I am always amazed to see the evolution of the design community and the adoption to new styles and techniques. Motion design seems to be taking over, not only in the design industry, but everywhere. Apps like Snapchat are proof to this evolution and it gives a glimpse of a day where no more static images will be seen. Until then I hope we find a better format than GIF. That said, for this post I want to share some beautiful examples of typography in motion created by Starov Evgeniy and Dubnichenko Alexey.

The 3D Works of Zigor Samaniego

Way before digging my work into UX/UI, I was (and still) a big fan of Typography mixed with 3D. By the different techniques and how you can express yourself through words/quotes and choose how you wanna express it. Today, I look up to those who still work into these fields and asking myself when I'll do some typography and getting my hands into 3D. Time will tell. For now, let's look at the stunning work of Zigor Samaniego.

Typography: Soulcraft a typeface to encourage all of us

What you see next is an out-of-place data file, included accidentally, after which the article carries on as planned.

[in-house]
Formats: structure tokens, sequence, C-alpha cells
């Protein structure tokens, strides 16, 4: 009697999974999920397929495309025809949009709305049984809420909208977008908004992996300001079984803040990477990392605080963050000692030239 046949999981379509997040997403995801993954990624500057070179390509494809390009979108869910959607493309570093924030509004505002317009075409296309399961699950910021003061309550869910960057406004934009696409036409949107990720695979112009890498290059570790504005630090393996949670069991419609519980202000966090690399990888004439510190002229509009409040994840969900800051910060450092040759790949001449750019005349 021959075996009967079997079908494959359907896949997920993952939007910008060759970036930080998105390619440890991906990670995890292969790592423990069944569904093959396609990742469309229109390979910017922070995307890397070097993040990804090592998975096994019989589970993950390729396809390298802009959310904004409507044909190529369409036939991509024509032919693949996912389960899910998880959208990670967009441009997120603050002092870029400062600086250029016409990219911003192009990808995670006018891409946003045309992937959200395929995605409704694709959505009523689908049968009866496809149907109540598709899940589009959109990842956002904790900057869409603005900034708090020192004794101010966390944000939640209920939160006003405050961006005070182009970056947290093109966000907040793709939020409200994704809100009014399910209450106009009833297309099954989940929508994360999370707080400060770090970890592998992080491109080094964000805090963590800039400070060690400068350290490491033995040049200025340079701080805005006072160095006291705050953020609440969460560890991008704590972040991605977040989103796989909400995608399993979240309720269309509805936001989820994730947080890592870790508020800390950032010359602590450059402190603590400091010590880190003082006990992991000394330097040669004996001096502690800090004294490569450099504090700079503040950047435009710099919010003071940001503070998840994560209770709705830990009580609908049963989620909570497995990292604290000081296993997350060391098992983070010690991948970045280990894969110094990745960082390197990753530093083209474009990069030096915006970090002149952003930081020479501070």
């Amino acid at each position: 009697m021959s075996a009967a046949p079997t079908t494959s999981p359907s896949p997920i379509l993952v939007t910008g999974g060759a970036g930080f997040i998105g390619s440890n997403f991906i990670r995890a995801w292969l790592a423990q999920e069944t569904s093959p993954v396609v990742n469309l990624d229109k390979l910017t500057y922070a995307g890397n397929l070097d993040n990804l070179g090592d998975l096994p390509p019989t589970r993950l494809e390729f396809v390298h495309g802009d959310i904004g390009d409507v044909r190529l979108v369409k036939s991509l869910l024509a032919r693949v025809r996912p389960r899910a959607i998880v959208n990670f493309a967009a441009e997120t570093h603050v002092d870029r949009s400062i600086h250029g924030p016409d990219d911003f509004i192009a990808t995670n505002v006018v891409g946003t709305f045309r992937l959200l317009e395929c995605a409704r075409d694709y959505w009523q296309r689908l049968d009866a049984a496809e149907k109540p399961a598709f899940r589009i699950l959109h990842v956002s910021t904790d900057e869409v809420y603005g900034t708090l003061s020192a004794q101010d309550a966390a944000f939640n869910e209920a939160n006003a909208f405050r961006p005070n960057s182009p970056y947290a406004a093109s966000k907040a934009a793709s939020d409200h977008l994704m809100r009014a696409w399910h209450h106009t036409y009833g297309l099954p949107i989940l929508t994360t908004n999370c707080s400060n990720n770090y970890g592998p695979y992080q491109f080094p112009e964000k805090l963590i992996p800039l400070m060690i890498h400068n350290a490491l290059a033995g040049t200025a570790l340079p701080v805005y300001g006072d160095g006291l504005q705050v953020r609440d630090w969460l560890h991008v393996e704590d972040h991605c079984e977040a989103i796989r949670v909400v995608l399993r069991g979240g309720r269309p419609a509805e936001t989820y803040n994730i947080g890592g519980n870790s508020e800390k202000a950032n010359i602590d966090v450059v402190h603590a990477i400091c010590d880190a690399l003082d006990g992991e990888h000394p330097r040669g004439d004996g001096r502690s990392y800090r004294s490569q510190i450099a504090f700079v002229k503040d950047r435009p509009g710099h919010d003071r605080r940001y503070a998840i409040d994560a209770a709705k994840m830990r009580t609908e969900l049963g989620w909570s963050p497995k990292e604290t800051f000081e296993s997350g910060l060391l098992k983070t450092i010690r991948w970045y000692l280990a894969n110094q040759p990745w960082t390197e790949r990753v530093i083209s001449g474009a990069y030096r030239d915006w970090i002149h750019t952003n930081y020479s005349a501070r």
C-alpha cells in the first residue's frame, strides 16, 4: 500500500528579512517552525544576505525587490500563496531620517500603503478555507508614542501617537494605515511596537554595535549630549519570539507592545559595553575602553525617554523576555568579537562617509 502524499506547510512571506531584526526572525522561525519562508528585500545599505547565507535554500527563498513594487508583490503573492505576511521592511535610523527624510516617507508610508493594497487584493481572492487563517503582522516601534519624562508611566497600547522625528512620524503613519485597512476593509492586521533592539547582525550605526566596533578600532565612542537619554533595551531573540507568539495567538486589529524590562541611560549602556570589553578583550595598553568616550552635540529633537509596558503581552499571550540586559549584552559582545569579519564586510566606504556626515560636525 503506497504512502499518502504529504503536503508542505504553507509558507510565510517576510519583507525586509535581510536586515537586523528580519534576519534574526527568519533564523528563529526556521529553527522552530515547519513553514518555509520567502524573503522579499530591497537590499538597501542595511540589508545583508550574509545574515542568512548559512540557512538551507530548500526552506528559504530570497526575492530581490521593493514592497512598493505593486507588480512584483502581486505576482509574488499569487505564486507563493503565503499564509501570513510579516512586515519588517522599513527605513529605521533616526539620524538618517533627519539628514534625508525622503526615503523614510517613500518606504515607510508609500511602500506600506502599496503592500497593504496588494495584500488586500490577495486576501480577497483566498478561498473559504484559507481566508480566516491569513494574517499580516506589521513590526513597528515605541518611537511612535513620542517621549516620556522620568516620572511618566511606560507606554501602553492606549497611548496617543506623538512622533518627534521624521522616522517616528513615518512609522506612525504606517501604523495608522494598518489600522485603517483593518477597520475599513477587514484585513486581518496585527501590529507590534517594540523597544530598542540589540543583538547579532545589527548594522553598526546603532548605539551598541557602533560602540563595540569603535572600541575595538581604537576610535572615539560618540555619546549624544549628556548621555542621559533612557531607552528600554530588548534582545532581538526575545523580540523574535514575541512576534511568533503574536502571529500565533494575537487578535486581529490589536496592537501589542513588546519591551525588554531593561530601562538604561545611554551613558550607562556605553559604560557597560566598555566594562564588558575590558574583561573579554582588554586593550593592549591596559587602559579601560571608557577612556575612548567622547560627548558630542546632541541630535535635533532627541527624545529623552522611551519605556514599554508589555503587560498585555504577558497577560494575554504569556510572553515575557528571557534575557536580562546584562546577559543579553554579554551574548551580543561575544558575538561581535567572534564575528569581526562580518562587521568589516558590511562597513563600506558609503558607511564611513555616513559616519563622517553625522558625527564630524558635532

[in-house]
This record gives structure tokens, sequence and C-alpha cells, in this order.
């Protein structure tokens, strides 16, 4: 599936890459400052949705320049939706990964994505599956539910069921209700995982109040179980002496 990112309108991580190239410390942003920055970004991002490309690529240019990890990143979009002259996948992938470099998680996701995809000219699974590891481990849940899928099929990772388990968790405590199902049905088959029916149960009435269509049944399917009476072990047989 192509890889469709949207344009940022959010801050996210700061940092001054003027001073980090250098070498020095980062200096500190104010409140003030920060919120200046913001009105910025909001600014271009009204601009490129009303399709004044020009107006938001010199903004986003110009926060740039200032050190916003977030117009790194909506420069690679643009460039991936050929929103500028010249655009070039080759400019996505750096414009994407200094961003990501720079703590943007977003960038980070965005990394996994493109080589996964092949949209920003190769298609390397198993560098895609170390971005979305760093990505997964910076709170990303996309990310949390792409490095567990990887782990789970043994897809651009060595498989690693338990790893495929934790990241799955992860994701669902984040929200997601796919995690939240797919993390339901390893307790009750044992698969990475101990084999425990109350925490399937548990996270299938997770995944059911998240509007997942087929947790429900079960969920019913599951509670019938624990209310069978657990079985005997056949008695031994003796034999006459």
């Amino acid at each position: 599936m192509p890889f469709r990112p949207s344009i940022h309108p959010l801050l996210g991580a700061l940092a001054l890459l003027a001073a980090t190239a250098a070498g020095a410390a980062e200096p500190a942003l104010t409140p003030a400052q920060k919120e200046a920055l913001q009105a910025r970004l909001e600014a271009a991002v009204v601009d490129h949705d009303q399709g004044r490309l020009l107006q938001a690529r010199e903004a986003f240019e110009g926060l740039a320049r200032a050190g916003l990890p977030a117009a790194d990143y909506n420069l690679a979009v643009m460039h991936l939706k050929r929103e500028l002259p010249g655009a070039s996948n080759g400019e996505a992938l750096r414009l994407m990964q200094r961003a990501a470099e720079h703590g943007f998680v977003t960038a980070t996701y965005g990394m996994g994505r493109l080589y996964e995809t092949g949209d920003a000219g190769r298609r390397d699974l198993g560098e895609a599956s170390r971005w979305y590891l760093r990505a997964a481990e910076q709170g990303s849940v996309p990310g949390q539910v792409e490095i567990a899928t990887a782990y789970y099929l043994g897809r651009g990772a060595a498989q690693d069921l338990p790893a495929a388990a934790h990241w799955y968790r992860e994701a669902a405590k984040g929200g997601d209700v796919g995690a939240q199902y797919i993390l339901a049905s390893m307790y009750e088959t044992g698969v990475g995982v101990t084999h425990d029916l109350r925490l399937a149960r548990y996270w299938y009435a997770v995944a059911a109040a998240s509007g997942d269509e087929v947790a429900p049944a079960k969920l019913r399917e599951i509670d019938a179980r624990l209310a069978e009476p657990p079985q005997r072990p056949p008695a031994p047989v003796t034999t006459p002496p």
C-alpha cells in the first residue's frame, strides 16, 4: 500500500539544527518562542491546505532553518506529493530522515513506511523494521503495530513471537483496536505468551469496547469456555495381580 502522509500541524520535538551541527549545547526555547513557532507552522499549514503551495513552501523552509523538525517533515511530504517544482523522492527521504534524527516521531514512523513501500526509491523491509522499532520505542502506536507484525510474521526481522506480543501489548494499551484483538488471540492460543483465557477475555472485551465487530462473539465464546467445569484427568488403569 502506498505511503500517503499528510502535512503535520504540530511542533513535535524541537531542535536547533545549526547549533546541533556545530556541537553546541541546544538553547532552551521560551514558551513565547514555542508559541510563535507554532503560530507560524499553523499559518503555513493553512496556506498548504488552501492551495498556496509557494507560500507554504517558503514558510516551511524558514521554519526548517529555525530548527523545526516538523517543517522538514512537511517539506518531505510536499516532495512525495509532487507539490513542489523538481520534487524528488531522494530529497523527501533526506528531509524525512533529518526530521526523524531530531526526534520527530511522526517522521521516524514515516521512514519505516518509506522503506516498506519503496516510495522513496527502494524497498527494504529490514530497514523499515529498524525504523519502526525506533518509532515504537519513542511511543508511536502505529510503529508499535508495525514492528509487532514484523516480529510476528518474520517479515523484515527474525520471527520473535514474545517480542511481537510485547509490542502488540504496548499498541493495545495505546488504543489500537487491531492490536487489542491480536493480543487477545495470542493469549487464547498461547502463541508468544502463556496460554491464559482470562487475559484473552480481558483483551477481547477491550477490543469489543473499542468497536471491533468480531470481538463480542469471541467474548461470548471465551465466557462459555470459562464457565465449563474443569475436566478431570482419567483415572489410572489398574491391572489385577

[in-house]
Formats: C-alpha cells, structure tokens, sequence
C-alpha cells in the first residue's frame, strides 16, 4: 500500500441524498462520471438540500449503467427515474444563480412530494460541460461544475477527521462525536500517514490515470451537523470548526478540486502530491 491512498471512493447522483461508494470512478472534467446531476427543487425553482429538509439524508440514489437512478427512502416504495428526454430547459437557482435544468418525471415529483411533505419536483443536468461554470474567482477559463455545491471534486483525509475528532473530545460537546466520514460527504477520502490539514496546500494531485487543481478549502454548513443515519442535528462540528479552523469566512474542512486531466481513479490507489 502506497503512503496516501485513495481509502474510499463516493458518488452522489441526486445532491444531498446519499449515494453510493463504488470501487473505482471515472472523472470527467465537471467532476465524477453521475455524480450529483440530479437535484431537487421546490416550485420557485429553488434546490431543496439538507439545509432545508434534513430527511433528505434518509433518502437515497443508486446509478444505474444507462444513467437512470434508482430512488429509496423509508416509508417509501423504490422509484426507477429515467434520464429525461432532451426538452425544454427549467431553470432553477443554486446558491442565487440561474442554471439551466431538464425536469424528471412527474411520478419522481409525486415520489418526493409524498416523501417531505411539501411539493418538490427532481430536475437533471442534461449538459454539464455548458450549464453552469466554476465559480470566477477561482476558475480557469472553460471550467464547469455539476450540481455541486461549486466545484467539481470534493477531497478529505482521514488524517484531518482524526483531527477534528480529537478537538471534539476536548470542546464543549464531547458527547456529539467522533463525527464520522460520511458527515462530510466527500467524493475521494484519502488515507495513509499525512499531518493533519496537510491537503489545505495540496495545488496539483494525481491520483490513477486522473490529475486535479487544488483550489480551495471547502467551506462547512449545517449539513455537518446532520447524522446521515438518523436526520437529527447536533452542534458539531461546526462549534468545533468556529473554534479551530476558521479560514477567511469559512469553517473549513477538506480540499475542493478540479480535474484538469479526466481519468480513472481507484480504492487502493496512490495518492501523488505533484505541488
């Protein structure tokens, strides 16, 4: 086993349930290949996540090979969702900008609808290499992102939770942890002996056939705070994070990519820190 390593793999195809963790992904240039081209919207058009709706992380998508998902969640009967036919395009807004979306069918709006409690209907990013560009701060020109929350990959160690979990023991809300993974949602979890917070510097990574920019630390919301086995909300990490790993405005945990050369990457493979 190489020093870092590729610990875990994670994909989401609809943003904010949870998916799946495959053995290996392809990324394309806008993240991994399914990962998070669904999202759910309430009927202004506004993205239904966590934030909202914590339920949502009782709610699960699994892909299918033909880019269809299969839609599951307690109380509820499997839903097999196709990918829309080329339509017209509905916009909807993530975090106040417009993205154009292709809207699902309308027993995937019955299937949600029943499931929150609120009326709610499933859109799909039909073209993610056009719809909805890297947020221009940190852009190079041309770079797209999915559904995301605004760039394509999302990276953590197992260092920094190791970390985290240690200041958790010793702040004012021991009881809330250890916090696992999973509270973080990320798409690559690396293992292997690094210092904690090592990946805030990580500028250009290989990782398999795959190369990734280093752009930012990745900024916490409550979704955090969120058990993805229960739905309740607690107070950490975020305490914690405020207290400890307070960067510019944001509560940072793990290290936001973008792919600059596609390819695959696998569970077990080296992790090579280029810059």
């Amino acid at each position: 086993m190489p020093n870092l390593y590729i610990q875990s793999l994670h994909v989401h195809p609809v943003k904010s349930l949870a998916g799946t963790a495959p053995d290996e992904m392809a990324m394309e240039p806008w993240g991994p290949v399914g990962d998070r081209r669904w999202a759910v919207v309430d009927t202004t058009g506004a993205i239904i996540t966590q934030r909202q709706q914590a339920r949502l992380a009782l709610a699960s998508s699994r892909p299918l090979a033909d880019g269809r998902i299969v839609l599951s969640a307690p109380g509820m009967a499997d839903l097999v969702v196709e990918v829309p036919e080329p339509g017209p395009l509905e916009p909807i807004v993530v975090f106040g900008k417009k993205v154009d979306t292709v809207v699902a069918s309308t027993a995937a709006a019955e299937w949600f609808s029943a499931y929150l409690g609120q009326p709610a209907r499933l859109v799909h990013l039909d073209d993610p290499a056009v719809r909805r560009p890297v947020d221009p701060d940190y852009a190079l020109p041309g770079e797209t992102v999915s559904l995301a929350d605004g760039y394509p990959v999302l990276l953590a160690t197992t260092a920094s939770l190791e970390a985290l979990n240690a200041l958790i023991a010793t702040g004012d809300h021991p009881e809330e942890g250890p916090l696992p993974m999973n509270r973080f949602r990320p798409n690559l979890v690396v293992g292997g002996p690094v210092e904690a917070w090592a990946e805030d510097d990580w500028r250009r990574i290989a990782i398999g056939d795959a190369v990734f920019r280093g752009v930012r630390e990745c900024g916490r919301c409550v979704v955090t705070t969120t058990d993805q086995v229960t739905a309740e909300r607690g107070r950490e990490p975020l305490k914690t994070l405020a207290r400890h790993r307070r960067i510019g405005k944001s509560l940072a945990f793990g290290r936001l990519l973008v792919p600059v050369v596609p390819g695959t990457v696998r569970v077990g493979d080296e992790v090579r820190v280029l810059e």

Soulcraft typeface is a free OpenType variable font designed with the idea of emulating vernacular lettering. This beautiful typography project was created and shared by Massimo Studio, Erick Donate, Jean Wojciechowski and Marcelo de Costa. Since the font is an OTVar font, the user is able to change width and slant of each individual character without relying on pre-defined font weights.

3D Typography by Jonathan Ortiz

Jonathan Ortiz shared a beautiful collection of calligraphy and typography compositions. They are super colorful and stylish. There are some clever ideas on some of them, like a anagram style animation. One of my favorite pieces is the Pinterest one, it has a bit of a paintbrush feel but with a lot of depth. It feels that is was done in 3D. Actually most of the work that Jonathan shared takes a advantage of the clever use of shadows to add depth and movement. Super cool!

Reebok #BeMoreHuman Hand-Drawn Typeface

I was surfing on Behance for an inspiration related to fonts for ABDZ. I stumbled across the work of Simon Stratford who is a designer based in London, UK. He published a project for Reebok #BeMoreHuman Typeface fully hand-drawed. It's just a beautiful and yet powerful campaign featuring popular celebrities like Gal Gadot (Wonder Woman, Danai Gurira (from Black Panther) and more.